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Oceans may expel ozone-depleting gas by 2075

Oceans may expel ozone; A former enemy of the ozone layer is rising from its ashes. Despite the fact that the Montreal Protocol banned the

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Ground Report | New Delhi: Oceans may expel ozone; A former enemy of the ozone layer is rising from its ashes. Despite the fact that the Montreal Protocol banned the use of chlorofluorocarbons (CFCs) at the end of the 1980s for being ozone-depleting agents , research led by the Massachusetts Institute of Technology (MIT) suggests that another agent non-human will possibly begin to release them in the year 2075, threatening the integrity of that atmospheric layer vital for life.

This agent is none other than the ocean , one of the great deposits of this gas that for years has been absorbing and sequestering it in its depths. In fact, marine CFCs have been used as tracers to study ocean currents, assuming they did not have a large impact on atmospheric concentrations.
However, MIT experts have found that the reality is totally contrary to those assumptions and that at least one type of oceanic CFC, CFC-11, affects chlorofluorocarbon concentrations in the atmosphere.

Oceans may expel ozone depleting gas

According to the researchers, the oceans will lose the ability to store this gas from 2075, although it could be 10 years earlier due to the effects of climate change. Emissions of CFC-11 from the ocean will effectively extend the average residence time of the chemical, causing it to remain five years longer in the atmosphere than it would otherwise.

"By the time we get to the first half of the 22nd century, there will be enough flow coming out of the ocean and it might look like someone is cheating the Montreal Protocol, but instead it could just be what's coming out of the ocean," said Susan Solomon. , co-author of the study. "It is an interesting prediction and, hopefully, it will help future researchers to avoid being confused about what is happening," added the expert.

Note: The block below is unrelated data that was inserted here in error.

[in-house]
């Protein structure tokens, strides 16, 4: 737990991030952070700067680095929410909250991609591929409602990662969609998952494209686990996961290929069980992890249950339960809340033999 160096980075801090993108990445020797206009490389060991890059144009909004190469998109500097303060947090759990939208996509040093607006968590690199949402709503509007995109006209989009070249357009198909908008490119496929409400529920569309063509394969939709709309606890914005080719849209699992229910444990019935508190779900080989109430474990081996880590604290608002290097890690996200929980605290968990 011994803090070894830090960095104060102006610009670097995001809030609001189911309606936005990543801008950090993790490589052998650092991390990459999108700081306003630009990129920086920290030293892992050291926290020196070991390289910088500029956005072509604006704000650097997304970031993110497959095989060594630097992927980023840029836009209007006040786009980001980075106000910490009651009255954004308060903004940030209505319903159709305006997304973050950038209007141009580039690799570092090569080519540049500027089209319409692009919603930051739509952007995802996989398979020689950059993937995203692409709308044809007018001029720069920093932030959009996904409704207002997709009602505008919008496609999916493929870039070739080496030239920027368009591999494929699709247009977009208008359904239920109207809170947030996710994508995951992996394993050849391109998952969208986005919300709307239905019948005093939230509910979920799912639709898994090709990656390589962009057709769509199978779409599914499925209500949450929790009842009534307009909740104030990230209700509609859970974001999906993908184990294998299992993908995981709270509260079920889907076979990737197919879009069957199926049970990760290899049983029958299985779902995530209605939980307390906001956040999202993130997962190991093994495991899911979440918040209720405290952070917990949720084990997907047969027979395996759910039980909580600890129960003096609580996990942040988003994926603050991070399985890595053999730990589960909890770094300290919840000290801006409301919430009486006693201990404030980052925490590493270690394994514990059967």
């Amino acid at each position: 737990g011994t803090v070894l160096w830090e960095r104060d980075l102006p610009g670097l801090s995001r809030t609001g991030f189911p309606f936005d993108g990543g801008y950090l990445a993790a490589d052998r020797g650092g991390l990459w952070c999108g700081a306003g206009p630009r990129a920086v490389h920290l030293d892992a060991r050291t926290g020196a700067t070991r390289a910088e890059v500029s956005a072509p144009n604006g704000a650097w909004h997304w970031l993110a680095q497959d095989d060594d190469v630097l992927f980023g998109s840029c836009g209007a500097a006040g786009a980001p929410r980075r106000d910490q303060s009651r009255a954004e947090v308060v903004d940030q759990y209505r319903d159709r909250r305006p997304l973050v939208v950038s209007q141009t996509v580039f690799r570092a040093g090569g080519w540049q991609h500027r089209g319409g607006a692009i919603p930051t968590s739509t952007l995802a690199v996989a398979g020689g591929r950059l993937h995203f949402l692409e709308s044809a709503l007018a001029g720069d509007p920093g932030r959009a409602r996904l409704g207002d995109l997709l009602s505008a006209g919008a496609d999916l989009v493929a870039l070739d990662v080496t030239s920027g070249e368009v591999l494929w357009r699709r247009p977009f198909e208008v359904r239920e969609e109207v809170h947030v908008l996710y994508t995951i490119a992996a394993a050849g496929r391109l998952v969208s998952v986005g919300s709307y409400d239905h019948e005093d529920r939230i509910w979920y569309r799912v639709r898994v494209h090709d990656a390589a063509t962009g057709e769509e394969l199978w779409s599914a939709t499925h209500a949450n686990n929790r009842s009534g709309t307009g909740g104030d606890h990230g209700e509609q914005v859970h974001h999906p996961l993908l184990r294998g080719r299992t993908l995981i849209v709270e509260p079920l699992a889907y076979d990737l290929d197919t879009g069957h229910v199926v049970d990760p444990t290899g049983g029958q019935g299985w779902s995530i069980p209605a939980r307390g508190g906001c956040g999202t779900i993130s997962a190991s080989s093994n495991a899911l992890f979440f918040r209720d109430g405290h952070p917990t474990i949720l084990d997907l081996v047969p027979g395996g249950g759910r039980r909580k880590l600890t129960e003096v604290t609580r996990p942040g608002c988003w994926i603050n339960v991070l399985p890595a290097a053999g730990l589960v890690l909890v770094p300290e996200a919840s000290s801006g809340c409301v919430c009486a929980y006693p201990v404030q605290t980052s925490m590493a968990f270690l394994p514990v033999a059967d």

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Time is running out

In the paper, the team of scientists sought to find when the ocean would become a source of this chemical and to what extent the ocean would contribute to concentrations of CFC-11 in the atmosphere. In the same way, they also tried to find out what impact climate change would have on this phenomenon.

To do this, they used a hierarchy of models to simulate mixing within and between the ocean and the atmosphere. They started with a simple model of the atmosphere and the upper and lower layers of the ocean, in both the northern and southern hemispheres.

To this model they added the anthropogenic emissions of CFC-11 that had been previously reported over the years, and then ran the model in time, from 1930 to 2300, to observe changes in the chemical flux between the ocean and the atmosphere.

Ocean would emit CFC-11

They then replaced the ocean layers of this simple model with MIT's general circulation model, or MITgcm, a more sophisticated representation of ocean dynamics, and ran similar simulations of CFC-11 over the same time period.

Both models produced atmospheric levels of CFC-11 to this day that matched the recorded measurements, giving the team confidence in their approach. When they looked at the future projections of the models, they could see that the ocean began to emit more chemicals than it absorbed, especially after 2075. By 2145, the ocean would emit CFC-11 in amounts that would be detectable by current monitoring standards.

On the other hand, to measure the possible impacts of climate change, the team used a pessimistic scenario in which temperatures will rise by five degrees Celsius by the end of the century. In this context, they discovered that the crisis could advance the emission of these gases by 2030 and will become a stable source by 2140. “Generally, a colder ocean will absorb more CFCs. When climate change warms the ocean, it becomes a weaker reservoir and also degasses a bit faster, ”said Peidong Wang, a co-author of the study. (Oceans may expel ozone)

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Higher resolution models

“Even if there were no climate change, as CFCs break down in the atmosphere, eventually the ocean has too much in relation to the atmosphere and will come out again. We believe that climate change will make that happen even sooner. But change does not depend on climate change ”, added Susan Solomon.

Their simulations showed that ocean change will occur slightly faster in the Northern Hemisphere, where large-scale ocean circulation patterns are expected to slow, leaving more gases in the shallow ocean to escape back into the atmosphere. However, knowing the exact drivers of the ocean's inversion will require more detailed models that the researchers intend to explore.

“Some of the next steps would be to do this with higher resolution models and focus on patterns of change. For now, we've opened up some great new questions and given an idea of ​​what one might see, ”concluded Jeffery Scott, another of the researchers involved in the study.

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